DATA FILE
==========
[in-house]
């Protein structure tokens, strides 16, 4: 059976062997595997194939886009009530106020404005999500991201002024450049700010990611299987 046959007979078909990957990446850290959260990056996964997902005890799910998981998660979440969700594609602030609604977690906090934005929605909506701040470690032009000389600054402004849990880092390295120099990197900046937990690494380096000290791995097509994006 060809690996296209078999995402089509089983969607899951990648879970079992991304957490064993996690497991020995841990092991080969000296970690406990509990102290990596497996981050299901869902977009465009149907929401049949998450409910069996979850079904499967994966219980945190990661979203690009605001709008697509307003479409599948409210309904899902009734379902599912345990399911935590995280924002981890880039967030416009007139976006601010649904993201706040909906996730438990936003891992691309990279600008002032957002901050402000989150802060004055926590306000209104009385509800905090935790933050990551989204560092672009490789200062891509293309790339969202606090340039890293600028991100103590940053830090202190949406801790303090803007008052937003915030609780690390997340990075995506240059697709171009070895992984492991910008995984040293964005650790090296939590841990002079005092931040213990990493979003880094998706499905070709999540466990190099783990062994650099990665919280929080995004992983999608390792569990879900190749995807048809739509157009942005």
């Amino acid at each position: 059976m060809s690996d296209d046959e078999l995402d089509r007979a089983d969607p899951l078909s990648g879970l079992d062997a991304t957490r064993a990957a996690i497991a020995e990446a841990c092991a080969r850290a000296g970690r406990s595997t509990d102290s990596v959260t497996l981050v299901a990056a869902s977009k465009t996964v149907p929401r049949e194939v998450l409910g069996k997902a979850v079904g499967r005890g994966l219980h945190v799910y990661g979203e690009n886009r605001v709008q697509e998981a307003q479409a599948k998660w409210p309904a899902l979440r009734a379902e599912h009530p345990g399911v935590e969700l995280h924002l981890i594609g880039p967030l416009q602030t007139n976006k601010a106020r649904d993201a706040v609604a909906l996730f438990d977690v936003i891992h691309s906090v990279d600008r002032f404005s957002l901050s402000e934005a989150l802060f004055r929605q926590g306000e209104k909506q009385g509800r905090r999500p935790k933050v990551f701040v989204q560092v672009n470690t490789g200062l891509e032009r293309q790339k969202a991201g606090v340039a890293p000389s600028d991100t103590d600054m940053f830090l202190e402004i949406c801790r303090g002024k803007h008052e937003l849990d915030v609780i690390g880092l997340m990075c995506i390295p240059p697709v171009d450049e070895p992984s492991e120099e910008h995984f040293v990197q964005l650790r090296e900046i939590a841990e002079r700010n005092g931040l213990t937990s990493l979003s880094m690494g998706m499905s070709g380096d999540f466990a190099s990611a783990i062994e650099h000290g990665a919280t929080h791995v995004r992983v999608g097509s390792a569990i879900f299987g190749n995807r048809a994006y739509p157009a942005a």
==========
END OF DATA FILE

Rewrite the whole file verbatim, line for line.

[in-house]
């Protein structure tokens, strides 16, 4: 059976062997595997194939886009009530106020404005999500991201002024450049700010990611299987 046959007979078909990957990446850290959260990056996964997902005890799910998981998660979440969700594609602030609604977690906090934005929605909506701040470690032009000389600054402004849990880092390295120099990197900046937990690494380096000290791995097509994006 060809690996296209078999995402089509089983969607899951990648879970079992991304957490064993996690497991020995841990092991080969000296970690406990509990102290990596497996981050299901869902977009465009149907929401049949998450409910069996979850079904499967994966219980945190990661979203690009605001709008697509307003479409599948409210309904899902009734379902599912345990399911935590995280924002981890880039967030416009007139976006601010649904993201706040909906996730438990936003891992691309990279600008002032957002901050402000989150802060004055926590306000209104009385509800905090935790933050990551989204560092672009490789200062891509293309790339969202606090340039890293600028991100103590940053830090202190949406801790303090803007008052937003915030609780690390997340990075995506240059697709171009070895992984492991910008995984040293964005650790090296939590841990002079005092931040213990990493979003880094998706499905070709999540466990190099783990062994650099990665919280929080995004992983999608390792569990879900190749995807048809739509157009942005």
């Amino acid at each position: 059976m060809s690996d296209d046959e078999l995402d089509r007979a089983d969607p899951l078909s990648g879970l079992d062997a991304t957490r064993a990957a996690i497991a020995e990446a841990c092991a080969r850290a000296g970690r406990s595997t509990d102290s990596v959260t497996l981050v299901a990056a869902s977009k465009t996964v149907p929401r049949e194939v998450l409910g069996k997902a979850v079904g499967r005890g994966l219980h945190v799910y990661g979203e690009n886009r605001v709008q697509e998981a307003q479409a599948k998660w409210p309904a899902l979440r009734a379902e599912h009530p345990g399911v935590e969700l995280h924002l981890i594609g880039p967030l416009q602030t007139n976006k601010a106020r649904d993201a706040v609604a909906l996730f438990d977690v936003i891992h691309s906090v990279d600008r002032f404005s957002l901050s402000e934005a989150l802060f004055r929605q926590g306000e209104k909506q009385g509800r905090r999500p935790k933050v990551f701040v989204q560092v672009n470690t490789g200062l891509e032009r293309q790339k969202a991201g606090v340039a890293p000389s600028d991100t103590d600054m940053f830090l202190e402004i949406c801790r303090g002024k803007h008052e937003l849990d915030v609780i690390g880092l997340m990075c995506i390295p240059p697709v171009d450049e070895p992984s492991e120099e910008h995984f040293v990197q964005l650790r090296e900046i939590a841990e002079r700010n005092g931040l213990t937990s990493l979003s880094m690494g998706m499905s070709g380096d999540f466990a190099s990611a783990i062994e650099h000290g990665a919280t929080h791995v995004r992983v999608g097509s390792a569990i879900f299987g190749n995807r048809a994006y739509p157009a942005a």